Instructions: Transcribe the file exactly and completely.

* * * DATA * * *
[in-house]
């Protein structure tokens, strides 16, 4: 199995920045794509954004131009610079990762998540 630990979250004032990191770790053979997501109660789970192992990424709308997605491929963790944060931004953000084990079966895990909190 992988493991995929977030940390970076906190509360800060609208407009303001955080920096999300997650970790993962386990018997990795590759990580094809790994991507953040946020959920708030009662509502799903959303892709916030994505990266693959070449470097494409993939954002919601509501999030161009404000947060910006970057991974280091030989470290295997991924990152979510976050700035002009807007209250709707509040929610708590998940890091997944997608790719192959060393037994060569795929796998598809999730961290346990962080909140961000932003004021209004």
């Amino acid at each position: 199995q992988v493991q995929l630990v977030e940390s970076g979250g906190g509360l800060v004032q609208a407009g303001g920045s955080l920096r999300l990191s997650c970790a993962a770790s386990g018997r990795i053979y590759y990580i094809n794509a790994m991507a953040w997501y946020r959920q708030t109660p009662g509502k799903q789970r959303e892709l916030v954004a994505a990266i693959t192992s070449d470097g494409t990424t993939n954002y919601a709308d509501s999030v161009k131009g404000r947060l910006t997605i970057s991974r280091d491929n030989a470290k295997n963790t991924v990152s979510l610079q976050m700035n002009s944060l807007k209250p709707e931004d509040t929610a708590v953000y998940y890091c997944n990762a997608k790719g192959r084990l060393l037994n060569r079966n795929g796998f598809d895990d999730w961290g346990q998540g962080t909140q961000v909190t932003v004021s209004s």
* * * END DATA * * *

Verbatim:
[in-house]
């Protein structure tokens, strides 16, 4: 199995920045794509954004131009610079990762998540 630990979250004032990191770790053979997501109660789970192992990424709308997605491929963790944060931004953000084990079966895990909190 992988493991995929977030940390970076906190509360800060609208407009303001955080920096999300997650970790993962386990018997990795590759990580094809790994991507953040946020959920708030009662509502799903959303892709916030994505990266693959070449470097494409993939954002919601509501999030161009404000947060910006970057991974280091030989470290295997991924990152979510976050700035002009807007209250709707509040929610708590998940890091997944997608790719192959060393037994060569795929796998598809999730961290346990962080909140961000932003004021209004």
């Amino acid at each position: 199995q992988v493991q995929l630990v977030e940390s970076g979250g906190g509360l800060v004032q609208a407009g303001g920045s955080l920096r999300l990191s997650c970790a993962a770790s386990g018997r990795i053979y590759y990580i094809n794509a790994m991507a953040w997501y946020r959920q708030t109660p009662g509502k799903q789970r959303e892709l916030v954004a994505a990266i693959t192992s070449d470097g494409t990424t993939n954002y919601a709308d509501s999030v161009k131009g404000r947060l910006t997605i970057s991974r280091d491929n030989a470290k295997n963790t991924v990152s979510l610079q976050m700035n002009s944060l807007k209250p709707e931004d509040t929610a708590v953000y998940y890091c997944n990762a997608k790719g192959r084990l060393l037994n060569r079966n795929g796998f598809d895990d999730w961290g346990q998540g962080t909140q961000v909190t932003v004021s209004s």